“It is the policy of this state that the deliberative process of governmental bodies shall be open to the public during meetings.” So begins Section 36-25A-1 of the Alabama code.
South Carolina’s General Assembly has determined “that it is vital in a democratic society that public business be performed in an open and public manner so that citizens shall be advised of the performance of public officials and of the decisions that are reached in public activity and in the formulation of public policy.”
In Section 551.003 of the Texas Code, lawmakers have wisely exercised their “powers to adopt rules to prohibit secret meetings of the legislature, committees of the legislature, and other bodies associated with the legislature, except as specifically permitted in the constitution.”
Likewise, lawmakers in Kansas have made it absolutely clear how vital to democracy such transparency is: “In recognition of the fact that a representative government is dependent upon an informed electorate,” Statute 75-4317 begins, “it is declared to be the policy of this state that meetings for the conduct of governmental affairs and the transaction of governmental business be open to the public.” Moreover, says the law, “It is declared hereby to be against the public policy of this state for any such meeting to be adjourned to another time or place in order to subvert the policy of open public meetings.”
Each of the 50 states and the District of Columbia has a similar “open meeting” law—or “Sunshine law,” as they’re often called. So does the federal government. The statutes vary—excluding one or another agency or executive process from public scrutiny—but in each case, red state and blue, the rationale for the law is as straightforward and sacred as that for the republic itself: “We the people of the United States, in order to form a more perfect union, establish…insure…provide for…secure…ordain and establish.” It’s us, baby. We are the establishers of the laws that govern us.
This framework is the fundamental structure that keeps our great and rare democracy thriving. And that’s what makes the efforts of a slim, cynical majority of U.S. senators to subvert this structure—to plot in secret legislation that could affect virtually every citizen in the nation—so bone-chillingly frightening.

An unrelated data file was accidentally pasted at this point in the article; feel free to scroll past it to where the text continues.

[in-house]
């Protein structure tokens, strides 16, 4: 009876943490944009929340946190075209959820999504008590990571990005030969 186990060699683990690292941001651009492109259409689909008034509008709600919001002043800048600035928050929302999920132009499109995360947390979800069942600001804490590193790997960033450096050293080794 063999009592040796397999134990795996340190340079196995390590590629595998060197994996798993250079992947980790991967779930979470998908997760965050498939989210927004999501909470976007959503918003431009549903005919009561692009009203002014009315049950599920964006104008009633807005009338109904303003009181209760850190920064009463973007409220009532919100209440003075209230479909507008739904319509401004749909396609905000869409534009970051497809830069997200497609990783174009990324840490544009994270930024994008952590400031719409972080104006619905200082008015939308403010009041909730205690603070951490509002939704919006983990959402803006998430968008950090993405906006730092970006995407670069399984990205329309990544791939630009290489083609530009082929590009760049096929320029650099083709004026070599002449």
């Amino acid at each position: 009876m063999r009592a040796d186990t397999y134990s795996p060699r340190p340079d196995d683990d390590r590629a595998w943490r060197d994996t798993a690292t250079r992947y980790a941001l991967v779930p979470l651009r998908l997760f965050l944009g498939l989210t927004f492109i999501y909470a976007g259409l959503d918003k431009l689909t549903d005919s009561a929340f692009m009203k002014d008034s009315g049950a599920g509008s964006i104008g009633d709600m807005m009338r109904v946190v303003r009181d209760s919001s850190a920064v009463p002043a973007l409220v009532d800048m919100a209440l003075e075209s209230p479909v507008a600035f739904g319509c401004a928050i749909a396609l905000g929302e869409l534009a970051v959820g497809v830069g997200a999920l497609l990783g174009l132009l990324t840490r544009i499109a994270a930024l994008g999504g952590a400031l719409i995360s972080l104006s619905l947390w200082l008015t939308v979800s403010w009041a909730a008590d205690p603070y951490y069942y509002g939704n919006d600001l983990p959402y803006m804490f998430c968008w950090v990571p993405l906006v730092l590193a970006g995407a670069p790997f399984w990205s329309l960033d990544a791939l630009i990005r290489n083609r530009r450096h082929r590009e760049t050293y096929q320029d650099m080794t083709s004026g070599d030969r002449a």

Republican senators are drafting their version of Trumpcare without hearings or public testimony of any kind. There are to be no “committee markups,” no full-throated debate on the floor of the Senate, no time for the 48 senators in the minority party to weigh in or ask questions or express grievances, no chance for independent watchdogs or associations of physicians, nurses, phlebotomists, hospitals, insurers, and especially the insured to study the bill…until, that is, it’s time for a vote. All of the traditional steps in the Senate’s legislative process will either be done away with entirely or be done in secret.
In an extraordinary statement captured on video (< a must-watch), Senator Claire McCaskill, Democrat of Missouri, pleaded to her colleagues: “We have no idea what’s being proposed. There’s a group of guys in a backroom somewhere that are making these decisions. There were no hearings in the House. I mean, listen, this is hard to take, because I know we made mistakes on the Affordable Health Care Act, Mr. Secretary. And one of the criticisms we got over and over again, that the vote was partisan. Well, you couldn’t have a more partisan exercise than what you’re engaged in right now. We’re not even going to have a hearing on a bill that impacts one-sixth of our economy.”
The Senator from the Show-Me State’s plaintive call was simple: “Show me.” That’s what democracy is all about.
Senate Majority Leader Mitch McConnell, a Kentucky Republican, clearly has no intention of doing that. The law in his home state says the “formation of public policy is public business and shall not be conducted in secret.”
He must not have read it.
This essay appears in today's edition of the Fortune Brainstorm Health Daily. Get it delivered straight to your inbox.